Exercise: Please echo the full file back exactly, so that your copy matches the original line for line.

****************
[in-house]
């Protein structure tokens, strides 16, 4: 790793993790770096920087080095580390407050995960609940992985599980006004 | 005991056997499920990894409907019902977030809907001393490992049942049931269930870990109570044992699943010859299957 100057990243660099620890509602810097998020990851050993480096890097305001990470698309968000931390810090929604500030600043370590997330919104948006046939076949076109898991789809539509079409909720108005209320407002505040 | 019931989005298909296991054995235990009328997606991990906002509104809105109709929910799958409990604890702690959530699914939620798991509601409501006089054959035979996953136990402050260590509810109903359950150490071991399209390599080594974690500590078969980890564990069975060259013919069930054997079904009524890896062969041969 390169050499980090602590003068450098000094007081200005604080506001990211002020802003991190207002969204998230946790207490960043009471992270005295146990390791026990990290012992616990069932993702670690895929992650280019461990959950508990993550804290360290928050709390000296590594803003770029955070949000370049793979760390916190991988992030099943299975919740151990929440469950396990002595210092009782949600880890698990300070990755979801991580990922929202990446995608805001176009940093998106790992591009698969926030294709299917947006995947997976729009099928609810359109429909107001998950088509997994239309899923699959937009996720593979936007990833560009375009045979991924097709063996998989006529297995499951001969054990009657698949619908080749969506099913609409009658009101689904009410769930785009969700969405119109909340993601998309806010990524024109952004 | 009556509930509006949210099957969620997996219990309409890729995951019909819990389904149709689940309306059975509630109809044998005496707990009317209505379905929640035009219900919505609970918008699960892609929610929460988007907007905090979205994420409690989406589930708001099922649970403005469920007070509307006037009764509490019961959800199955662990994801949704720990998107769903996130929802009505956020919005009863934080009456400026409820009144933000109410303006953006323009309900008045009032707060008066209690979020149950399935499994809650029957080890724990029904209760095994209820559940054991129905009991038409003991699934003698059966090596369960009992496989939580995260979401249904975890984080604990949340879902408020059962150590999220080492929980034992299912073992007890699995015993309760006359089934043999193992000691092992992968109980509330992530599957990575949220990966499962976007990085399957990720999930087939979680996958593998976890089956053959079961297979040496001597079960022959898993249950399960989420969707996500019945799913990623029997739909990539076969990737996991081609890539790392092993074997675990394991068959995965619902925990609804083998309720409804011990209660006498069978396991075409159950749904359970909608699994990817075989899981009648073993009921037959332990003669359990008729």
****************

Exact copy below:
[in-house]
């Protein structure tokens, strides 16, 4: 790793993790770096920087080095580390407050995960609940992985599980006004 | 005991056997499920990894409907019902977030809907001393490992049942049931269930870990109570044992699943010859299957 100057990243660099620890509602810097998020990851050993480096890097305001990470698309968000931390810090929604500030600043370590997330919104948006046939076949076109898991789809539509079409909720108005209320407002505040 | 019931989005298909296991054995235990009328997606991990906002509104809105109709929910799958409990604890702690959530699914939620798991509601409501006089054959035979996953136990402050260590509810109903359950150490071991399209390599080594974690500590078969980890564990069975060259013919069930054997079904009524890896062969041969 390169050499980090602590003068450098000094007081200005604080506001990211002020802003991190207002969204998230946790207490960043009471992270005295146990390791026990990290012992616990069932993702670690895929992650280019461990959950508990993550804290360290928050709390000296590594803003770029955070949000370049793979760390916190991988992030099943299975919740151990929440469950396990002595210092009782949600880890698990300070990755979801991580990922929202990446995608805001176009940093998106790992591009698969926030294709299917947006995947997976729009099928609810359109429909107001998950088509997994239309899923699959937009996720593979936007990833560009375009045979991924097709063996998989006529297995499951001969054990009657698949619908080749969506099913609409009658009101689904009410769930785009969700969405119109909340993601998309806010990524024109952004 | 009556509930509006949210099957969620997996219990309409890729995951019909819990389904149709689940309306059975509630109809044998005496707990009317209505379905929640035009219900919505609970918008699960892609929610929460988007907007905090979205994420409690989406589930708001099922649970403005469920007070509307006037009764509490019961959800199955662990994801949704720990998107769903996130929802009505956020919005009863934080009456400026409820009144933000109410303006953006323009309900008045009032707060008066209690979020149950399935499994809650029957080890724990029904209760095994209820559940054991129905009991038409003991699934003698059966090596369960009992496989939580995260979401249904975890984080604990949340879902408020059962150590999220080492929980034992299912073992007890699995015993309760006359089934043999193992000691092992992968109980509330992530599957990575949220990966499962976007990085399957990720999930087939979680996958593998976890089956053959079961297979040496001597079960022959898993249950399960989420969707996500019945799913990623029997739909990539076969990737996991081609890539790392092993074997675990394991068959995965619902925990609804083998309720409804011990209660006498069978396991075409159950749904359970909608699994990817075989899981009648073993009921037959332990003669359990008729």